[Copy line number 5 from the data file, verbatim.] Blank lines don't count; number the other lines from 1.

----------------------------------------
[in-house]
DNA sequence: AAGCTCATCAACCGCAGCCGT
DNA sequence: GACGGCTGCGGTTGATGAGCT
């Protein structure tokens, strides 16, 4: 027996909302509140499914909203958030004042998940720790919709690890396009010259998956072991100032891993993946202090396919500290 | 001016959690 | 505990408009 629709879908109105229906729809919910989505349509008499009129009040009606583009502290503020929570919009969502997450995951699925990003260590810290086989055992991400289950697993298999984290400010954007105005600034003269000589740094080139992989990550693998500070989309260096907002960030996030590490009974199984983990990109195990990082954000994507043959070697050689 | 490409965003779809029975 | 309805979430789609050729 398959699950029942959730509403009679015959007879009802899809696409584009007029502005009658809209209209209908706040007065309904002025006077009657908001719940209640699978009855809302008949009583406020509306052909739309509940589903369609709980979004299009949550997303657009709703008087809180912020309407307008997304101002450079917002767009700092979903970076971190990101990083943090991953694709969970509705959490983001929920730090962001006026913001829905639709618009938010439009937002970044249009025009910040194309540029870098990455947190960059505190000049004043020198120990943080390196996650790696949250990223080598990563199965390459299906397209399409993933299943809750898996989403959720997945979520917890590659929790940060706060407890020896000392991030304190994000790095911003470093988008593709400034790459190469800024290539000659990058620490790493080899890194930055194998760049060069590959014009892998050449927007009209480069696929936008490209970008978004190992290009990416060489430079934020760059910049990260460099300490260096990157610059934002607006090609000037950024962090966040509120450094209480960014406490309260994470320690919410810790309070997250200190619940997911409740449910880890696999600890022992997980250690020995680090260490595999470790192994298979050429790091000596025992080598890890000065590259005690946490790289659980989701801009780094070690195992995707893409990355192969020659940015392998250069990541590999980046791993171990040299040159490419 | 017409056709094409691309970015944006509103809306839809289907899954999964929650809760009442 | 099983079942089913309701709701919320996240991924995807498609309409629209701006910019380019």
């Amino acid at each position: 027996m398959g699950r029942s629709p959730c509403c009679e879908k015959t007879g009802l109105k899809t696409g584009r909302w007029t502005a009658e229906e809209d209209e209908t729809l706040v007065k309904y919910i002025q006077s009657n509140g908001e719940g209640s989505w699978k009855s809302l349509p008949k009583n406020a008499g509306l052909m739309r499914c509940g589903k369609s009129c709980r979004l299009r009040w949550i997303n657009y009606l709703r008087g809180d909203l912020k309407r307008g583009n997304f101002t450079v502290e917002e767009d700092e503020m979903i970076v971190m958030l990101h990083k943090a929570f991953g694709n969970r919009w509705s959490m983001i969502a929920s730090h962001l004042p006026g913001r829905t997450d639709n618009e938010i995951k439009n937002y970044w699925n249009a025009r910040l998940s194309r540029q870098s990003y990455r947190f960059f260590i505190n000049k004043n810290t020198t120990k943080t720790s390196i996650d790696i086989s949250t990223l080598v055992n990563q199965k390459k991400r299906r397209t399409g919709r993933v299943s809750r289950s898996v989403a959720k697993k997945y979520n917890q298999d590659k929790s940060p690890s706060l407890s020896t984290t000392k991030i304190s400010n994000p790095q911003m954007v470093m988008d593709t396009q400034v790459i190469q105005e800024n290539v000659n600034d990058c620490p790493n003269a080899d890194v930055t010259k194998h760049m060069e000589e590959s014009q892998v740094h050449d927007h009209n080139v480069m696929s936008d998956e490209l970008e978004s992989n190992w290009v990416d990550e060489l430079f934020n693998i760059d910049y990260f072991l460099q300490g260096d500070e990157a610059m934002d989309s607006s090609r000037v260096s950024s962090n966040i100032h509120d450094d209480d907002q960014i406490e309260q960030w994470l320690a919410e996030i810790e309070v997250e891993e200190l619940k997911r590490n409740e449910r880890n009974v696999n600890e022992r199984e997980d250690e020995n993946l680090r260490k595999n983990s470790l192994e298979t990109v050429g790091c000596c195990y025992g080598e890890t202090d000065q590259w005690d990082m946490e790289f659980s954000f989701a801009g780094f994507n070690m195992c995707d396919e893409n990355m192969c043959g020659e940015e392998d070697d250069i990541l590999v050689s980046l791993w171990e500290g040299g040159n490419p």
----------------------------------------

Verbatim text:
């Amino acid at each position: 027996m398959g699950r029942s629709p959730c509403c009679e879908k015959t007879g009802l109105k899809t696409g584009r909302w007029t502005a009658e229906e809209d209209e209908t729809l706040v007065k309904y919910i002025q006077s009657n509140g908001e719940g209640s989505w699978k009855s809302l349509p008949k009583n406020a008499g509306l052909m739309r499914c509940g589903k369609s009129c709980r979004l299009r009040w949550i997303n657009y009606l709703r008087g809180d909203l912020k309407r307008g583009n997304f101002t450079v502290e917002e767009d700092e503020m979903i970076v971190m958030l990101h990083k943090a929570f991953g694709n969970r919009w509705s959490m983001i969502a929920s730090h962001l004042p006026g913001r829905t997450d639709n618009e938010i995951k439009n937002y970044w699925n249009a025009r910040l998940s194309r540029q870098s990003y990455r947190f960059f260590i505190n000049k004043n810290t020198t120990k943080t720790s390196i996650d790696i086989s949250t990223l080598v055992n990563q199965k390459k991400r299906r397209t399409g919709r993933v299943s809750r289950s898996v989403a959720k697993k997945y979520n917890q298999d590659k929790s940060p690890s706060l407890s020896t984290t000392k991030i304190s400010n994000p790095q911003m954007v470093m988008d593709t396009q400034v790459i190469q105005e800024n290539v000659n600034d990058c620490p790493n003269a080899d890194v930055t010259k194998h760049m060069e000589e590959s014009q892998v740094h050449d927007h009209n080139v480069m696929s936008d998956e490209l970008e978004s992989n190992w290009v990416d990550e060489l430079f934020n693998i760059d910049y990260f072991l460099q300490g260096d500070e990157a610059m934002d989309s607006s090609r000037v260096s950024s962090n966040i100032h509120d450094d209480d907002q960014i406490e309260q960030w994470l320690a919410e996030i810790e309070v997250e891993e200190l619940k997911r590490n409740e449910r880890n009974v696999n600890e022992r199984e997980d250690e020995n993946l680090r260490k595999n983990s470790l192994e298979t990109v050429g790091c000596c195990y025992g080598e890890t202090d000065q590259w005690d990082m946490e790289f659980s954000f989701a801009g780094f994507n070690m195992c995707d396919e893409n990355m192969c043959g020659e940015e392998d070697d250069i990541l590999v050689s980046l791993w171990e500290g040299g040159n490419p």